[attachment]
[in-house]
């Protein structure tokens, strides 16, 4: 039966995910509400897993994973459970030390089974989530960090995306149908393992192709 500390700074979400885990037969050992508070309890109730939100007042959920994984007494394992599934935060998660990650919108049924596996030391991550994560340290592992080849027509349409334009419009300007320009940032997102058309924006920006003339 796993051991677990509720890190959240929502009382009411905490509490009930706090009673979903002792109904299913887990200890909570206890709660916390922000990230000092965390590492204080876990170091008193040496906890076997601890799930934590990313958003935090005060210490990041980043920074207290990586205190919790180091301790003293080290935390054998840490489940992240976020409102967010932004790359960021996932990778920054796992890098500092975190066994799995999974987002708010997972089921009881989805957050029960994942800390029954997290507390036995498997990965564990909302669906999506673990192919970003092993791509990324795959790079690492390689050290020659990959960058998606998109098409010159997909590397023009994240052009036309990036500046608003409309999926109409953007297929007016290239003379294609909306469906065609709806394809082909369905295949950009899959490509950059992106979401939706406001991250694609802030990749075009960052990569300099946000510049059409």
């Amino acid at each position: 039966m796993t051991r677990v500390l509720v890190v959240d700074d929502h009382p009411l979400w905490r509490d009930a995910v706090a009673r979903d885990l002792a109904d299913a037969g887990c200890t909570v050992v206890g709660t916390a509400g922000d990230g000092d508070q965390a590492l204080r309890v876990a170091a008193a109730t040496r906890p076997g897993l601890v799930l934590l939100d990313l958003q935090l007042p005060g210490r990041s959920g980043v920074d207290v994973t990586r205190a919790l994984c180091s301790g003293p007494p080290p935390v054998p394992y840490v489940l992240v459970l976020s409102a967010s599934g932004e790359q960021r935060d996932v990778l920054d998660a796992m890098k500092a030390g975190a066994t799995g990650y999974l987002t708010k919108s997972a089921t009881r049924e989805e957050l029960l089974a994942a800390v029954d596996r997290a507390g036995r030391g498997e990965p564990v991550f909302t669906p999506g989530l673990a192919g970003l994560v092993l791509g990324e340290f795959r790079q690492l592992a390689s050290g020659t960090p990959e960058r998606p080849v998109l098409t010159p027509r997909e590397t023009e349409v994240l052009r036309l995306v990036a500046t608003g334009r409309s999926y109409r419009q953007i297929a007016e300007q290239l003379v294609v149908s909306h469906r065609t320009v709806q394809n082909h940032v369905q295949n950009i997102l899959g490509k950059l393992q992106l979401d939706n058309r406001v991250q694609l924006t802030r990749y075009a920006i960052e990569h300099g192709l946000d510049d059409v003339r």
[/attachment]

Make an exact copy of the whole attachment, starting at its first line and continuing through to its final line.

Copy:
[in-house]
């Protein structure tokens, strides 16, 4: 039966995910509400897993994973459970030390089974989530960090995306149908393992192709 500390700074979400885990037969050992508070309890109730939100007042959920994984007494394992599934935060998660990650919108049924596996030391991550994560340290592992080849027509349409334009419009300007320009940032997102058309924006920006003339 796993051991677990509720890190959240929502009382009411905490509490009930706090009673979903002792109904299913887990200890909570206890709660916390922000990230000092965390590492204080876990170091008193040496906890076997601890799930934590990313958003935090005060210490990041980043920074207290990586205190919790180091301790003293080290935390054998840490489940992240976020409102967010932004790359960021996932990778920054796992890098500092975190066994799995999974987002708010997972089921009881989805957050029960994942800390029954997290507390036995498997990965564990909302669906999506673990192919970003092993791509990324795959790079690492390689050290020659990959960058998606998109098409010159997909590397023009994240052009036309990036500046608003409309999926109409953007297929007016290239003379294609909306469906065609709806394809082909369905295949950009899959490509950059992106979401939706406001991250694609802030990749075009960052990569300099946000510049059409």
């Amino acid at each position: 039966m796993t051991r677990v500390l509720v890190v959240d700074d929502h009382p009411l979400w905490r509490d009930a995910v706090a009673r979903d885990l002792a109904d299913a037969g887990c200890t909570v050992v206890g709660t916390a509400g922000d990230g000092d508070q965390a590492l204080r309890v876990a170091a008193a109730t040496r906890p076997g897993l601890v799930l934590l939100d990313l958003q935090l007042p005060g210490r990041s959920g980043v920074d207290v994973t990586r205190a919790l994984c180091s301790g003293p007494p080290p935390v054998p394992y840490v489940l992240v459970l976020s409102a967010s599934g932004e790359q960021r935060d996932v990778l920054d998660a796992m890098k500092a030390g975190a066994t799995g990650y999974l987002t708010k919108s997972a089921t009881r049924e989805e957050l029960l089974a994942a800390v029954d596996r997290a507390g036995r030391g498997e990965p564990v991550f909302t669906p999506g989530l673990a192919g970003l994560v092993l791509g990324e340290f795959r790079q690492l592992a390689s050290g020659t960090p990959e960058r998606p080849v998109l098409t010159p027509r997909e590397t023009e349409v994240l052009r036309l995306v990036a500046t608003g334009r409309s999926y109409r419009q953007i297929a007016e300007q290239l003379v294609v149908s909306h469906r065609t320009v709806q394809n082909h940032v369905q295949n950009i997102l899959g490509k950059l393992q992106l979401d939706n058309r406001v991250q694609l924006t802030r990749y075009a920006i960052e990569h300099g192709l946000d510049d059409v003339r």